There are three pieces of legislation that have either passed or on their way to passage that are being challenged or will be challenged in court as either being un-Constitutional in regard to the U.S. Constitution (Internet Sales Tax, SB 469) or un-Constitutional in regard to the Georgia Constitution. (TIA) Don’t elected officials take an oath to uphold the Constitution?

    • Rambler1414 says:

      “or un-Constitutional in regard to the Georgia Constitution. (TIA) ”

      So when is this going to be filed? After the Vote, or before?
      If it really IS un-constitutional, why haven’t you already filed?

      Or is this just about giving Metro Atlanta a big middle finger if the vote doesn’t go your way, by delaying the collection until the court case is settled?

      • debbie0040 says:

        If the pro transportation tax crowd want to spend 7 million dollars on an advertising campaign to try to pass the Metro Atlanta T-SPLOST that will in likelihood not survive a court challenge, who are we to tell them they can’t? Question is will they be able to raise another 7 million dollars to pass a T-SPLOST that is Constitutional in a few years? They had an option to get behind Rep. Setlzer’s bill and everyone work together to introduce a plan we could all agree on. They chose not to take that path.. Because of the way this whole thing has been handled, they made cooperation unlikely in the future.

        • Engineer says:

          The way you people complain about Metro Atlanta specifically on this T-SPLOST issue makes me wonder how you guys would be acting if T-SPLOST didn’t allow any money to be spent on public transit and instead mandated it only be spent on road improvements (resurfacing, widening, new roads, bridges, etc.).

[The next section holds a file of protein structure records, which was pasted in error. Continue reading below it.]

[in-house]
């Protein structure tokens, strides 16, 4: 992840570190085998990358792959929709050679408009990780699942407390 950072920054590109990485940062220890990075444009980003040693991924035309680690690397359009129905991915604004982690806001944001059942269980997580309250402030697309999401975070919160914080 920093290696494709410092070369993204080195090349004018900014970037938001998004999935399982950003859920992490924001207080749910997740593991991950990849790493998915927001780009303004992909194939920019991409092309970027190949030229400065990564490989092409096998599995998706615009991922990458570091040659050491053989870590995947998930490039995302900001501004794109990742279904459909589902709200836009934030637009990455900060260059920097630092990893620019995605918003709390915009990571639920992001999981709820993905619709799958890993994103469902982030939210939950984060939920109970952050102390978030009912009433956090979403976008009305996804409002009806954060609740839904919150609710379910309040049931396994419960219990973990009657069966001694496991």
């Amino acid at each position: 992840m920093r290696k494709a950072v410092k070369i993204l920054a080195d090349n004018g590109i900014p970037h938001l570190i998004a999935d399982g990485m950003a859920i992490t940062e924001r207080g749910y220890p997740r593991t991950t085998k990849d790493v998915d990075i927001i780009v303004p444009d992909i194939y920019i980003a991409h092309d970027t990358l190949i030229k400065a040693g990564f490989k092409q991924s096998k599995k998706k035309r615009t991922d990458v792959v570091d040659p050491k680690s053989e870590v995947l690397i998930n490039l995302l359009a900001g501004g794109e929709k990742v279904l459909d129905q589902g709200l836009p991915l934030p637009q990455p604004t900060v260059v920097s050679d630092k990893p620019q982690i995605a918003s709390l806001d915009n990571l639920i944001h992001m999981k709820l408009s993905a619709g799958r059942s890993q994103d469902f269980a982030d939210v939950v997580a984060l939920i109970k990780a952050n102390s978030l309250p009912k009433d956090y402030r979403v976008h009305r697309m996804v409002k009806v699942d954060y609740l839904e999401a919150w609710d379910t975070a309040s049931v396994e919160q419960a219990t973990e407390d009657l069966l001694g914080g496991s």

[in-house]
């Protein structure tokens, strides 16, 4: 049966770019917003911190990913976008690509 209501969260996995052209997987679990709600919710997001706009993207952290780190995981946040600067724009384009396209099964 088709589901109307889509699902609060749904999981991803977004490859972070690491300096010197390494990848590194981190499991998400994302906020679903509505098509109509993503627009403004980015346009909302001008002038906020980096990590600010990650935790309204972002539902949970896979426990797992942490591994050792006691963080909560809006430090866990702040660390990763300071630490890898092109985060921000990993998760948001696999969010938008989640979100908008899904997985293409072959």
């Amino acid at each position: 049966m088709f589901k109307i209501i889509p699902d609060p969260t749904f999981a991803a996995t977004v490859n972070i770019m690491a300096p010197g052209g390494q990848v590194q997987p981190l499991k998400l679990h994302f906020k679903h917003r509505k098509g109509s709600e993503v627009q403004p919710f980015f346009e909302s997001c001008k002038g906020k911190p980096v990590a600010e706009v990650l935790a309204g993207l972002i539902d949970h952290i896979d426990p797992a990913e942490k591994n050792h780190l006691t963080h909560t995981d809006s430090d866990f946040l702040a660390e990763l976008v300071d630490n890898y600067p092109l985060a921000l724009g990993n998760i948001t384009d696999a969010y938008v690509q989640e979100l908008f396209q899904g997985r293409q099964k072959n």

• debbie0040 says:

            Many of the projects in the Atlanta Region project list are economic development projects that will benefit developers and will do little to relieve traffic congestion. How does the Atlanta Belt line relieve traffic congestion? The only congestion it relieves is in the bank accounts of developers.

            • Engineer says:

              Did I mention congestion? Nope (search youtube for nope.avi for a more accurate depiction of this nope)

              So in other words, you are against using road improvements for economic development, only for congestion?

            • Rambler1414 says:


              What would Atlanta be like without public transit?
              Do you agree that some of these people would be forced to find alternative means of transportation, therefore likely increasing congestion and travel times?

  2. Calypso says:

    “- Energy Secretary Steven Chu gives himself an “A” on gas prices.”

    I can only assume that in Sec. Chu’s grading scale “A” stands for “Astronomical”

  3. Max Power says:

    There’s simply no way that pushing a massive tax reform bill at the last minute will come back and bite us in the butt. Sigh….

Comments are closed.